“Dinosaurs don't automatically make everything better,” Ianto told Jack when he saw how excited his lover was.
“What d’you mean? Of course they do! There are dinosaurs in Cardiff; it’s brilliant! How can you not be thrilled about it?”
“Because this is the twenty-first century, Jack.” Ianto tried to remain patient and explain, but in the face of Jack’s enthusiasm, it wasn’t easy. “Dinosaurs don’t belong here, if people see them we’ll have mass panic on our hands.”
“Panic? This is Cardiff, Ianto, people are used to the weird.”
“Okay, then we’ll have hundreds of people taking photos of them and someone will probably try to sneak one home as a pet. Either way, we’re going to have one hell of a job containing the situation, not to mention the dinosaurs.”
“They won’t be any trouble, they’re vegetarians. Look at them, isn’t that a sight? A peacefully browsing herd of dinosaurs in Bute Park, that’s not something you see every day, not even here.” Jack leaned against the SUV, watching the grazing dinosaurs, a dopey grin on his face.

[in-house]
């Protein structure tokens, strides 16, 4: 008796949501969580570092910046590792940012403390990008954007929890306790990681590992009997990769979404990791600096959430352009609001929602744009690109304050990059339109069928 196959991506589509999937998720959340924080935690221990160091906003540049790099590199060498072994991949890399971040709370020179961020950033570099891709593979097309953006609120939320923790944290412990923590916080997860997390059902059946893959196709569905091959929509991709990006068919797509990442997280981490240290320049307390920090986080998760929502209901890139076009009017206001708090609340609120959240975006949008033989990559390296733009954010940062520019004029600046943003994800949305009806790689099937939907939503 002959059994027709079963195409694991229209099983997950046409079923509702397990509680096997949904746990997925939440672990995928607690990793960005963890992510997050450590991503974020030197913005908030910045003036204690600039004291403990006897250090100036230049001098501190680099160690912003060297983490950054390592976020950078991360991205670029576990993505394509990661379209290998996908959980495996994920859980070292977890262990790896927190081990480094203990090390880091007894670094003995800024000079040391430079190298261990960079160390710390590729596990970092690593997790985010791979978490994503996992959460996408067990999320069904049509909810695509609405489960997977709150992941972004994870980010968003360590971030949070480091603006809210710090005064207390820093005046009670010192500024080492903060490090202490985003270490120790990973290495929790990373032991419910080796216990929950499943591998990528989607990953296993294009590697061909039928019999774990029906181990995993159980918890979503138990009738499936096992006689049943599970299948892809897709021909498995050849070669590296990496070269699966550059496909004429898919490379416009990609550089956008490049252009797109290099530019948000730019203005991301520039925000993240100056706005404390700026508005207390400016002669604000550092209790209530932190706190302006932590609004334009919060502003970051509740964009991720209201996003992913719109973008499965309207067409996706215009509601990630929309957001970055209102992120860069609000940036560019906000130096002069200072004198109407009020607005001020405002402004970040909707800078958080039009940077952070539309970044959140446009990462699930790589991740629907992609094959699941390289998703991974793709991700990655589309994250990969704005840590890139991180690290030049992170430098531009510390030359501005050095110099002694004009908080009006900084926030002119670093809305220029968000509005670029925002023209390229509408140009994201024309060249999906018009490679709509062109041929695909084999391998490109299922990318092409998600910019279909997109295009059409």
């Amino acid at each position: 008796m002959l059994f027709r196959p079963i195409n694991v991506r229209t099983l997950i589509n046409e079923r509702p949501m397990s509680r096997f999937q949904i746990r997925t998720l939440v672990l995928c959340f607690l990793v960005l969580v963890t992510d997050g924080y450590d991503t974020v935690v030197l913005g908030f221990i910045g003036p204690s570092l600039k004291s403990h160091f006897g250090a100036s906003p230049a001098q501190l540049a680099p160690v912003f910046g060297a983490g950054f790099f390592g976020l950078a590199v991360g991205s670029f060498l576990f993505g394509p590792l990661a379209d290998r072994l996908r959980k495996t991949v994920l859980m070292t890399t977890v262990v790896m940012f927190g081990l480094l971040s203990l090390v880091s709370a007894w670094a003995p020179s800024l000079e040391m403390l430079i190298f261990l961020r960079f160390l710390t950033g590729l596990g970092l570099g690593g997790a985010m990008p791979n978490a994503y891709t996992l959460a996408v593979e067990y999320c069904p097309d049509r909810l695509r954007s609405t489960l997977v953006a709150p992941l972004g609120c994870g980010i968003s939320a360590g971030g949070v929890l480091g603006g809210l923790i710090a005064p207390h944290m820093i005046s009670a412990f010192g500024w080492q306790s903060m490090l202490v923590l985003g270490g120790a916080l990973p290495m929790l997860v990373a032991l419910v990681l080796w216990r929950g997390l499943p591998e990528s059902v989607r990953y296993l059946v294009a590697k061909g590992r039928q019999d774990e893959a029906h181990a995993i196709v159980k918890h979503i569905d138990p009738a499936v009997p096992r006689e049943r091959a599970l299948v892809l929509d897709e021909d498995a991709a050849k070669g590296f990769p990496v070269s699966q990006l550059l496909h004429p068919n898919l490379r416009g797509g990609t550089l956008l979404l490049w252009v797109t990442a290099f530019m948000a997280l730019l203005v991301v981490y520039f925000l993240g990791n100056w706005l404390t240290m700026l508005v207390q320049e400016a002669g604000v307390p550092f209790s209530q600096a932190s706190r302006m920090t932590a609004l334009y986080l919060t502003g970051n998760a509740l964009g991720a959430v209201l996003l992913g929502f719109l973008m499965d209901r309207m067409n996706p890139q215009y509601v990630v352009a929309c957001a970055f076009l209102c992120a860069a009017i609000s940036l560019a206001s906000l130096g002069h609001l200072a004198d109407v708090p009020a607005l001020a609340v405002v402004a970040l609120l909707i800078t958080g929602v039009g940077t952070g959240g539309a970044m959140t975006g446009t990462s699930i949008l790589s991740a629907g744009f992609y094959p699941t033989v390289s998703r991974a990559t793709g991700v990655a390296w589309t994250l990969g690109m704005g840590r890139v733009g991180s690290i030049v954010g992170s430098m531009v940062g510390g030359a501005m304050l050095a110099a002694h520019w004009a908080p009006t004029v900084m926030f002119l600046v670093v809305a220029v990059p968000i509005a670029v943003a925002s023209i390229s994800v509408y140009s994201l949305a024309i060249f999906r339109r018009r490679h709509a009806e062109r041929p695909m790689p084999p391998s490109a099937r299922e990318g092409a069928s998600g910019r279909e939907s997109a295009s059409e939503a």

Ianto sighed heavily. Yes, it was indeed a sight to behold, but as usual, Jack was failing to grasp several very important points. “Jack, there are almost thirty dinosaurs eating the botanical gardens; we have to stop them somehow, then round them up and find somewhere to put them until we can send them back where they belong. Preferably before word gets out, or something panics them and they stampede. Just because they’re vegetarians doesn’t mean they’re not dangerous. Look at the size of them! If you got trampled by one of those you’d notice it.”
“You just suck all the fun out of things,” Jack grumbled. “Look on the bright side for once instead of wallowing in pessimism!”
“I would if I could find one, but it’s currently obscured by a herd of bloody dinosaurs!” Ianto snapped, finally losing his patience.
“Fine. Be like that! I like them; dinosaurs are cool.”
Rolling his eyes, Ianto turned back to the rest of the team and focussed his attention on trying to come up with a workable plan of action.
It took several hours, a lot of Retcon, and a rather flimsy story about vandals targeting the gardens, which probably wouldn’t hold up under close scrutiny, but eventually the team managed to herd the beasts into trucks rented from Harwoods. An old Torchwood-owned warehouse provided temporary accommodations for the beasts, and then it was just a case of contacting the Doctor to give them a ride home.